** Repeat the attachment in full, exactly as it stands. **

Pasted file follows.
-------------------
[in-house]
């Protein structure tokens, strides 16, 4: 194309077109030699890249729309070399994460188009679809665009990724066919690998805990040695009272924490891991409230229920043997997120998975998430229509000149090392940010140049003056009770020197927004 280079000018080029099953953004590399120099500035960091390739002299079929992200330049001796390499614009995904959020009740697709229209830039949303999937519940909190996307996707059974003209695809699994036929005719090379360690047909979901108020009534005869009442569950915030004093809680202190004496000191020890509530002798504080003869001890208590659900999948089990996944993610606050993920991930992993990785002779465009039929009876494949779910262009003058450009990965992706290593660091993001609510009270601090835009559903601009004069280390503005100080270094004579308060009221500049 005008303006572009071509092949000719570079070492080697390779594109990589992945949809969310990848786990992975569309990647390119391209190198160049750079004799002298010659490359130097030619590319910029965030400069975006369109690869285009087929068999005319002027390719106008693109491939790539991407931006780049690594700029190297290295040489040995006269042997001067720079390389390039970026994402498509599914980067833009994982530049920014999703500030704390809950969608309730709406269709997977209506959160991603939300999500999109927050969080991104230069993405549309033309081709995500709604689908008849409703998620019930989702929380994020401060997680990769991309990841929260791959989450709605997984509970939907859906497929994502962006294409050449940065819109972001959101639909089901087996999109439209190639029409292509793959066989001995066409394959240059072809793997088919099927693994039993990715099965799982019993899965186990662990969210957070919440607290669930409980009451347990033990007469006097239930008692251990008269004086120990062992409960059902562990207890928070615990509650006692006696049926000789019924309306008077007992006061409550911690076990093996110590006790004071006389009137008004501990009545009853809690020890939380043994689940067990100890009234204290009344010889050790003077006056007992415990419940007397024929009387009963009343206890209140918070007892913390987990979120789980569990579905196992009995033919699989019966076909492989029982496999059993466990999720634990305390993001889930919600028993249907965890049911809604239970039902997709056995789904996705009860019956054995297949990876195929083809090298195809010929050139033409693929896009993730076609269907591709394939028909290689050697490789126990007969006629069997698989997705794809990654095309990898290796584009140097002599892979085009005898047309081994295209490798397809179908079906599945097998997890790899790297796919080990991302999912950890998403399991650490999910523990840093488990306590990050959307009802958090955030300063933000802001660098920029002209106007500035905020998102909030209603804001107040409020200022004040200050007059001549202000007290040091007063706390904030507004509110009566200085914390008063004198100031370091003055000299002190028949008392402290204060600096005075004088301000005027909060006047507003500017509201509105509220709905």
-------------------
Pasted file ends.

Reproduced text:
[in-house]
């Protein structure tokens, strides 16, 4: 194309077109030699890249729309070399994460188009679809665009990724066919690998805990040695009272924490891991409230229920043997997120998975998430229509000149090392940010140049003056009770020197927004 280079000018080029099953953004590399120099500035960091390739002299079929992200330049001796390499614009995904959020009740697709229209830039949303999937519940909190996307996707059974003209695809699994036929005719090379360690047909979901108020009534005869009442569950915030004093809680202190004496000191020890509530002798504080003869001890208590659900999948089990996944993610606050993920991930992993990785002779465009039929009876494949779910262009003058450009990965992706290593660091993001609510009270601090835009559903601009004069280390503005100080270094004579308060009221500049 005008303006572009071509092949000719570079070492080697390779594109990589992945949809969310990848786990992975569309990647390119391209190198160049750079004799002298010659490359130097030619590319910029965030400069975006369109690869285009087929068999005319002027390719106008693109491939790539991407931006780049690594700029190297290295040489040995006269042997001067720079390389390039970026994402498509599914980067833009994982530049920014999703500030704390809950969608309730709406269709997977209506959160991603939300999500999109927050969080991104230069993405549309033309081709995500709604689908008849409703998620019930989702929380994020401060997680990769991309990841929260791959989450709605997984509970939907859906497929994502962006294409050449940065819109972001959101639909089901087996999109439209190639029409292509793959066989001995066409394959240059072809793997088919099927693994039993990715099965799982019993899965186990662990969210957070919440607290669930409980009451347990033990007469006097239930008692251990008269004086120990062992409960059902562990207890928070615990509650006692006696049926000789019924309306008077007992006061409550911690076990093996110590006790004071006389009137008004501990009545009853809690020890939380043994689940067990100890009234204290009344010889050790003077006056007992415990419940007397024929009387009963009343206890209140918070007892913390987990979120789980569990579905196992009995033919699989019966076909492989029982496999059993466990999720634990305390993001889930919600028993249907965890049911809604239970039902997709056995789904996705009860019956054995297949990876195929083809090298195809010929050139033409693929896009993730076609269907591709394939028909290689050697490789126990007969006629069997698989997705794809990654095309990898290796584009140097002599892979085009005898047309081994295209490798397809179908079906599945097998997890790899790297796919080990991302999912950890998403399991650490999910523990840093488990306590990050959307009802958090955030300063933000802001660098920029002209106007500035905020998102909030209603804001107040409020200022004040200050007059001549202000007290040091007063706390904030507004509110009566200085914390008063004198100031370091003055000299002190028949008392402290204060600096005075004088301000005027909060006047507003500017509201509105509220709905």